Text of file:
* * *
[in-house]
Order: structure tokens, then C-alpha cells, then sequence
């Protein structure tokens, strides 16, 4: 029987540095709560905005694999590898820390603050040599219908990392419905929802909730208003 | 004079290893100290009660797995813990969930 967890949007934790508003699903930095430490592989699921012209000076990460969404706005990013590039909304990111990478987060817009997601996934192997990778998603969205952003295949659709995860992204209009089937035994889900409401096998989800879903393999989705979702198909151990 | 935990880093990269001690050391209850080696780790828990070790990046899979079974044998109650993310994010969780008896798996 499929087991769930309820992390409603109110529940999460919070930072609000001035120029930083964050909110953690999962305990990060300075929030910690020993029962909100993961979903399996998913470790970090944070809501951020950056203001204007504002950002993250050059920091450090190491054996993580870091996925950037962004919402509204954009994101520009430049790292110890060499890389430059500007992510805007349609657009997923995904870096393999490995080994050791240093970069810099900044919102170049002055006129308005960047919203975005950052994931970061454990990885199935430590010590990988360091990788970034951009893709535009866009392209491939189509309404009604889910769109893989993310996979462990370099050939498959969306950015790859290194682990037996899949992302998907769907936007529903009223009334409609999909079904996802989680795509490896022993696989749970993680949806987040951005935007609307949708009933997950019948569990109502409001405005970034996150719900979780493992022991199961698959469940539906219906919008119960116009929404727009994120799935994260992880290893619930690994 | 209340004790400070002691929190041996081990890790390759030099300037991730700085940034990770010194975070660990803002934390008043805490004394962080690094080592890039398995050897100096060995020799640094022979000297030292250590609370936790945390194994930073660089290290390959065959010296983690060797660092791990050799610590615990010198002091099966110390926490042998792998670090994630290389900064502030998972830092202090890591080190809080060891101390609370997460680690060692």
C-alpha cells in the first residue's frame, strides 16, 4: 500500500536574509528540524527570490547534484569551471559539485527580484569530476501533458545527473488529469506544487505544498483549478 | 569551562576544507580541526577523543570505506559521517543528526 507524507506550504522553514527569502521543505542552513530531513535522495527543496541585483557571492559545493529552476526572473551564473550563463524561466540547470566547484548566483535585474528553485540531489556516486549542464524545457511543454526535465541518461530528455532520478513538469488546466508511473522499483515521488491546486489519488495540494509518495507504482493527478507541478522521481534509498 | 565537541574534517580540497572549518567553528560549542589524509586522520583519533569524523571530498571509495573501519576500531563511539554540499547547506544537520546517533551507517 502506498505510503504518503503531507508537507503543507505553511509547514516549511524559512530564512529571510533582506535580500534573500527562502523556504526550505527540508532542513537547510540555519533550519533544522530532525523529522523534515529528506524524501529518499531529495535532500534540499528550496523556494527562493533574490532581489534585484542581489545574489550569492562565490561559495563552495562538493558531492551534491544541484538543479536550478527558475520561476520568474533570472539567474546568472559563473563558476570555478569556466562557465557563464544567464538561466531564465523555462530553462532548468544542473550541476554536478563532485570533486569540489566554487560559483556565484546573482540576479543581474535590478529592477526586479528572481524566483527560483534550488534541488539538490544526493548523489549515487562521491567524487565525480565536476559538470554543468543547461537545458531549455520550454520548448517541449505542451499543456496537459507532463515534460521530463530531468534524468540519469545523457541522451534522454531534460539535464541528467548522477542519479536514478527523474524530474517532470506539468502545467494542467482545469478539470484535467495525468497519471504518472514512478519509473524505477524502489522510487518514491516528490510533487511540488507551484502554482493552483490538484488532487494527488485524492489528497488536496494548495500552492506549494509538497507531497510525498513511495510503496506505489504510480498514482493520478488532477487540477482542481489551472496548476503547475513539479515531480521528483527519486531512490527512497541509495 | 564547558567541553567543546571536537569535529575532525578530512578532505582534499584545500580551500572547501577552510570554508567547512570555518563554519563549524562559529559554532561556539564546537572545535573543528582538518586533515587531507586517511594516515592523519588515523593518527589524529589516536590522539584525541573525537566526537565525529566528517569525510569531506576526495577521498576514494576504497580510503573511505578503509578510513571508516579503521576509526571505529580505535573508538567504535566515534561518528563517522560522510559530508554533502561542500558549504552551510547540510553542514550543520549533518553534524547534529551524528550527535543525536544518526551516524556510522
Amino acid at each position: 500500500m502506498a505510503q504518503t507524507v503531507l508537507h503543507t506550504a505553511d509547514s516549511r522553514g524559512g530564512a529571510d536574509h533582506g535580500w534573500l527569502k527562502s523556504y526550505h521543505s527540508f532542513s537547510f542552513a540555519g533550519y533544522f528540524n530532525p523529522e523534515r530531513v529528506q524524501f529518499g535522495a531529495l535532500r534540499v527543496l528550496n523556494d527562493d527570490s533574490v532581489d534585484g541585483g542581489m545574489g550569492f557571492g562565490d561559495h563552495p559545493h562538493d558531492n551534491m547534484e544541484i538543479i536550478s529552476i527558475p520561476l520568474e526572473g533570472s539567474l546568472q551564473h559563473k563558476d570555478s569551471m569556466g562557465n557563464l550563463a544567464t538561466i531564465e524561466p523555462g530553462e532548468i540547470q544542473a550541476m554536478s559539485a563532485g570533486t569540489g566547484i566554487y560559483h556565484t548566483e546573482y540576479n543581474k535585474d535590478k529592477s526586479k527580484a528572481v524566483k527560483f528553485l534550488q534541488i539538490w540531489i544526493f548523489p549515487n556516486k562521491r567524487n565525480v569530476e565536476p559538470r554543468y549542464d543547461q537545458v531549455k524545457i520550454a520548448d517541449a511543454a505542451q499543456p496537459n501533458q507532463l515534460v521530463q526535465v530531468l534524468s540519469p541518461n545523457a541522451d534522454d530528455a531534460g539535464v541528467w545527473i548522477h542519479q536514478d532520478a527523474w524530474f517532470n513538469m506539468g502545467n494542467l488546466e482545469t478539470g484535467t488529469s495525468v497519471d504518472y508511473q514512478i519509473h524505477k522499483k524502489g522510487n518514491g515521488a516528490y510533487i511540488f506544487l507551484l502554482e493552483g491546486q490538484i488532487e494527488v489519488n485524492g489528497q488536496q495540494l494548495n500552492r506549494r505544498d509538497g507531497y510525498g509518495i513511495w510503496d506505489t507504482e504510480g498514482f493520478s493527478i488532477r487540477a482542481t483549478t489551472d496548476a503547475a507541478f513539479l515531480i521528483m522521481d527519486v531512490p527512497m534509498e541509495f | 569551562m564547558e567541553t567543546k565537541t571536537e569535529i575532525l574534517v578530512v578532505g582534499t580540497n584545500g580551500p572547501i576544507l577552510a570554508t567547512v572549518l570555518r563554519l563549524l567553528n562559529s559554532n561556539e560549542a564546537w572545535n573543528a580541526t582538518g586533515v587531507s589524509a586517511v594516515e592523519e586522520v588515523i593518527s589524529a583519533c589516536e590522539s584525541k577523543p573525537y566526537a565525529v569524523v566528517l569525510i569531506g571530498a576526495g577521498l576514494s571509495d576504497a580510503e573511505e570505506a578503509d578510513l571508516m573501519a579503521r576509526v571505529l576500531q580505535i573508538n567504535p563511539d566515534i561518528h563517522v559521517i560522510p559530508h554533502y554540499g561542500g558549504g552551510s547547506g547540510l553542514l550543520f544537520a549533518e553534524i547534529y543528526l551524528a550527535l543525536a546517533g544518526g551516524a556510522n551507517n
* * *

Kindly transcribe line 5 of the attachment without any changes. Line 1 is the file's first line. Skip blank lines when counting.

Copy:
Amino acid at each position: 500500500m502506498a505510503q504518503t507524507v503531507l508537507h503543507t506550504a505553511d509547514s516549511r522553514g524559512g530564512a529571510d536574509h533582506g535580500w534573500l527569502k527562502s523556504y526550505h521543505s527540508f532542513s537547510f542552513a540555519g533550519y533544522f528540524n530532525p523529522e523534515r530531513v529528506q524524501f529518499g535522495a531529495l535532500r534540499v527543496l528550496n523556494d527562493d527570490s533574490v532581489d534585484g541585483g542581489m545574489g550569492f557571492g562565490d561559495h563552495p559545493h562538493d558531492n551534491m547534484e544541484i538543479i536550478s529552476i527558475p520561476l520568474e526572473g533570472s539567474l546568472q551564473h559563473k563558476d570555478s569551471m569556466g562557465n557563464l550563463a544567464t538561466i531564465e524561466p523555462g530553462e532548468i540547470q544542473a550541476m554536478s559539485a563532485g570533486t569540489g566547484i566554487y560559483h556565484t548566483e546573482y540576479n543581474k535585474d535590478k529592477s526586479k527580484a528572481v524566483k527560483f528553485l534550488q534541488i539538490w540531489i544526493f548523489p549515487n556516486k562521491r567524487n565525480v569530476e565536476p559538470r554543468y549542464d543547461q537545458v531549455k524545457i520550454a520548448d517541449a511543454a505542451q499543456p496537459n501533458q507532463l515534460v521530463q526535465v530531468l534524468s540519469p541518461n545523457a541522451d534522454d530528455a531534460g539535464v541528467w545527473i548522477h542519479q536514478d532520478a527523474w524530474f517532470n513538469m506539468g502545467n494542467l488546466e482545469t478539470g484535467t488529469s495525468v497519471d504518472y508511473q514512478i519509473h524505477k522499483k524502489g522510487n518514491g515521488a516528490y510533487i511540488f506544487l507551484l502554482e493552483g491546486q490538484i488532487e494527488v489519488n485524492g489528497q488536496q495540494l494548495n500552492r506549494r505544498d509538497g507531497y510525498g509518495i513511495w510503496d506505489t507504482e504510480g498514482f493520478s493527478i488532477r487540477a482542481t483549478t489551472d496548476a503547475a507541478f513539479l515531480i521528483m522521481d527519486v531512490p527512497m534509498e541509495f | 569551562m564547558e567541553t567543546k565537541t571536537e569535529i575532525l574534517v578530512v578532505g582534499t580540497n584545500g580551500p572547501i576544507l577552510a570554508t567547512v572549518l570555518r563554519l563549524l567553528n562559529s559554532n561556539e560549542a564546537w572545535n573543528a580541526t582538518g586533515v587531507s589524509a586517511v594516515e592523519e586522520v588515523i593518527s589524529a583519533c589516536e590522539s584525541k577523543p573525537y566526537a565525529v569524523v566528517l569525510i569531506g571530498a576526495g577521498l576514494s571509495d576504497a580510503e573511505e570505506a578503509d578510513l571508516m573501519a579503521r576509526v571505529l576500531q580505535i573508538n567504535p563511539d566515534i561518528h563517522v559521517i560522510p559530508h554533502y554540499g561542500g558549504g552551510s547547506g547540510l553542514l550543520f544537520a549533518e553534524i547534529y543528526l551524528a550527535l543525536a546517533g544518526g551516524a556510522n551507517n